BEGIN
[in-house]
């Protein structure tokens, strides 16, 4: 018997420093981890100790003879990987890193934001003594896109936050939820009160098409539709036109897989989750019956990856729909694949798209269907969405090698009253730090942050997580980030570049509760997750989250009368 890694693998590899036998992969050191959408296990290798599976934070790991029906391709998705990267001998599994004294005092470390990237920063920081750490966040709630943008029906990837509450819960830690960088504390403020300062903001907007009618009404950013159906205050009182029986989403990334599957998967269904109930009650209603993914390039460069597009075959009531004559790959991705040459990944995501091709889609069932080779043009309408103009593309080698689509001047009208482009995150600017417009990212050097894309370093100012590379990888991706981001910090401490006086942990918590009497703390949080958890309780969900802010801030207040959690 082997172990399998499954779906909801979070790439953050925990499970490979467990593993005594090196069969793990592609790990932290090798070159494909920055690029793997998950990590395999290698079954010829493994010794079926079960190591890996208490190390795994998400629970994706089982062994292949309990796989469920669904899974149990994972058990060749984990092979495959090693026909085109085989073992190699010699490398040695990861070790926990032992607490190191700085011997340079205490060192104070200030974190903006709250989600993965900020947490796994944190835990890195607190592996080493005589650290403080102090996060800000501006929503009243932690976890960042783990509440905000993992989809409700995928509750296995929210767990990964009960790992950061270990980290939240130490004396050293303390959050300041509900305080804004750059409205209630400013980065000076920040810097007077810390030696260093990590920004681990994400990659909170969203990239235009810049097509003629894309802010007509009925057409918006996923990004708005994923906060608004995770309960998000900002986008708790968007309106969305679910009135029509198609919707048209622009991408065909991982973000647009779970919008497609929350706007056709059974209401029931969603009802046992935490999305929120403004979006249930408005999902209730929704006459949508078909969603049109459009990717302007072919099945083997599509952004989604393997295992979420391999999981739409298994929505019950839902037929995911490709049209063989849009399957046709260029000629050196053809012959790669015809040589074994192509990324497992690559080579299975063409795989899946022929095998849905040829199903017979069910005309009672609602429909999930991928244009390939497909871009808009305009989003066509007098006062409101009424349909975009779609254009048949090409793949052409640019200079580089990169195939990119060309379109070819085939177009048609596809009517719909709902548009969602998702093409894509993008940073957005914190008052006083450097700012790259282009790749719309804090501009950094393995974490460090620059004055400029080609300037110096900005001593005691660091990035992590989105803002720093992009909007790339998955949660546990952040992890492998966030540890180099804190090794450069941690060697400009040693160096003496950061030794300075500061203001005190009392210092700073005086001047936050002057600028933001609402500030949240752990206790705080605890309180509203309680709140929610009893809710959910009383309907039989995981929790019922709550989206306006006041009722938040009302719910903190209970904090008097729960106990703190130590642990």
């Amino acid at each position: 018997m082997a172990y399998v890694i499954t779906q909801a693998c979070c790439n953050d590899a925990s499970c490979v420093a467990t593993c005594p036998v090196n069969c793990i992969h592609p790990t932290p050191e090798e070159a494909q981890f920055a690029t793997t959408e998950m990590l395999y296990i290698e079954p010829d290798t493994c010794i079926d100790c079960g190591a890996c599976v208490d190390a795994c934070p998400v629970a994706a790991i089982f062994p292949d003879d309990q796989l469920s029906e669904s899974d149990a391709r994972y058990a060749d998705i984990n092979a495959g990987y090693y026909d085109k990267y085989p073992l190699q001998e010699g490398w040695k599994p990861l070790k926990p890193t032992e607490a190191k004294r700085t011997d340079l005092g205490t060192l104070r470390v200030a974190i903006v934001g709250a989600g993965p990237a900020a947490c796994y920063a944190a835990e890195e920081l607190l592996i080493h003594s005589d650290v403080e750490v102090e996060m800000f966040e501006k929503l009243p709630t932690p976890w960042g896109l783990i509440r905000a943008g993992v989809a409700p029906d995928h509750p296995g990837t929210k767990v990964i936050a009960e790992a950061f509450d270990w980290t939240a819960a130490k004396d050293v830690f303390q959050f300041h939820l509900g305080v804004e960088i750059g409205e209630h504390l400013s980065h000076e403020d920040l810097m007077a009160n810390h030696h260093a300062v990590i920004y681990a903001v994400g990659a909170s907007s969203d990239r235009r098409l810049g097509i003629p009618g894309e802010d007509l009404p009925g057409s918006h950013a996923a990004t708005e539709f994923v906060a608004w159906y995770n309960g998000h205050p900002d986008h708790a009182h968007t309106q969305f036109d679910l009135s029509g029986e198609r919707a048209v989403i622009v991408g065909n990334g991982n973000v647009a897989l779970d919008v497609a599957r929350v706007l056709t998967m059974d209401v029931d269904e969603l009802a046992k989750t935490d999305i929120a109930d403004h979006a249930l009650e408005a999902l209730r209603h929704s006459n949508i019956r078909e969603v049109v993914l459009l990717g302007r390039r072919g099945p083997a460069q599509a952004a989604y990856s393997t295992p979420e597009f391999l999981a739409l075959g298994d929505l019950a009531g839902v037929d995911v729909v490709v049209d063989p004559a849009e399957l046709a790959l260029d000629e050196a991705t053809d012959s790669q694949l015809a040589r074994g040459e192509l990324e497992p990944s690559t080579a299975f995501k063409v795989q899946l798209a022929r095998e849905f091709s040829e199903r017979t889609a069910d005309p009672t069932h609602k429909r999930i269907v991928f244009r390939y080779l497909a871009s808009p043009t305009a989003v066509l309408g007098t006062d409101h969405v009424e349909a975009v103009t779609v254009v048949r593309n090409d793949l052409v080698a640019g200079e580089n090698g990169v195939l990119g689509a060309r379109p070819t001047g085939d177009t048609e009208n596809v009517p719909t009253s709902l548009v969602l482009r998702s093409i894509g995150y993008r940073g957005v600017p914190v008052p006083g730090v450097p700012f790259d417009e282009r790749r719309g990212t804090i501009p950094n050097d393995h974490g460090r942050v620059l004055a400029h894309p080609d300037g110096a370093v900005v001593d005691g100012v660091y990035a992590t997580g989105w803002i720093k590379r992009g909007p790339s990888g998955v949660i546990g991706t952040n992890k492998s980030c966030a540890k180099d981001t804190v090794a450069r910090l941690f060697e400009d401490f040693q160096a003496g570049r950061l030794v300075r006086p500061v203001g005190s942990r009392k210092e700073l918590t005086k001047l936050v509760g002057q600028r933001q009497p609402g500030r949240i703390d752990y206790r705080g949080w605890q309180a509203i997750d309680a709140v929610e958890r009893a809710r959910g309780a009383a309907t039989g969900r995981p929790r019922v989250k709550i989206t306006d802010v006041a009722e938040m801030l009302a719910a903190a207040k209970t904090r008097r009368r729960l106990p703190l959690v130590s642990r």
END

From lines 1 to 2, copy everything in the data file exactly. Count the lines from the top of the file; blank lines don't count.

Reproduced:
[in-house]
């Protein structure tokens, strides 16, 4: 018997420093981890100790003879990987890193934001003594896109936050939820009160098409539709036109897989989750019956990856729909694949798209269907969405090698009253730090942050997580980030570049509760997750989250009368 890694693998590899036998992969050191959408296990290798599976934070790991029906391709998705990267001998599994004294005092470390990237920063920081750490966040709630943008029906990837509450819960830690960088504390403020300062903001907007009618009404950013159906205050009182029986989403990334599957998967269904109930009650209603993914390039460069597009075959009531004559790959991705040459990944995501091709889609069932080779043009309408103009593309080698689509001047009208482009995150600017417009990212050097894309370093100012590379990888991706981001910090401490006086942990918590009497703390949080958890309780969900802010801030207040959690 082997172990399998499954779906909801979070790439953050925990499970490979467990593993005594090196069969793990592609790990932290090798070159494909920055690029793997998950990590395999290698079954010829493994010794079926079960190591890996208490190390795994998400629970994706089982062994292949309990796989469920669904899974149990994972058990060749984990092979495959090693026909085109085989073992190699010699490398040695990861070790926990032992607490190191700085011997340079205490060192104070200030974190903006709250989600993965900020947490796994944190835990890195607190592996080493005589650290403080102090996060800000501006929503009243932690976890960042783990509440905000993992989809409700995928509750296995929210767990990964009960790992950061270990980290939240130490004396050293303390959050300041509900305080804004750059409205209630400013980065000076920040810097007077810390030696260093990590920004681990994400990659909170969203990239235009810049097509003629894309802010007509009925057409918006996923990004708005994923906060608004995770309960998000900002986008708790968007309106969305679910009135029509198609919707048209622009991408065909991982973000647009779970919008497609929350706007056709059974209401029931969603009802046992935490999305929120403004979006249930408005999902209730929704006459949508078909969603049109459009990717302007072919099945083997599509952004989604393997295992979420391999999981739409298994929505019950839902037929995911490709049209063989849009399957046709260029000629050196053809012959790669015809040589074994192509990324497992690559080579299975063409795989899946022929095998849905040829199903017979069910005309009672609602429909999930991928244009390939497909871009808009305009989003066509007098006062409101009424349909975009779609254009048949090409793949052409640019200079580089990169195939990119060309379109070819085939177009048609596809009517719909709902548009969602998702093409894509993008940073957005914190008052006083450097700012790259282009790749719309804090501009950094393995974490460090620059004055400029080609300037110096900005001593005691660091990035992590989105803002720093992009909007790339998955949660546990952040992890492998966030540890180099804190090794450069941690060697400009040693160096003496950061030794300075500061203001005190009392210092700073005086001047936050002057600028933001609402500030949240752990206790705080605890309180509203309680709140929610009893809710959910009383309907039989995981929790019922709550989206306006006041009722938040009302719910903190209970904090008097729960106990703190130590642990």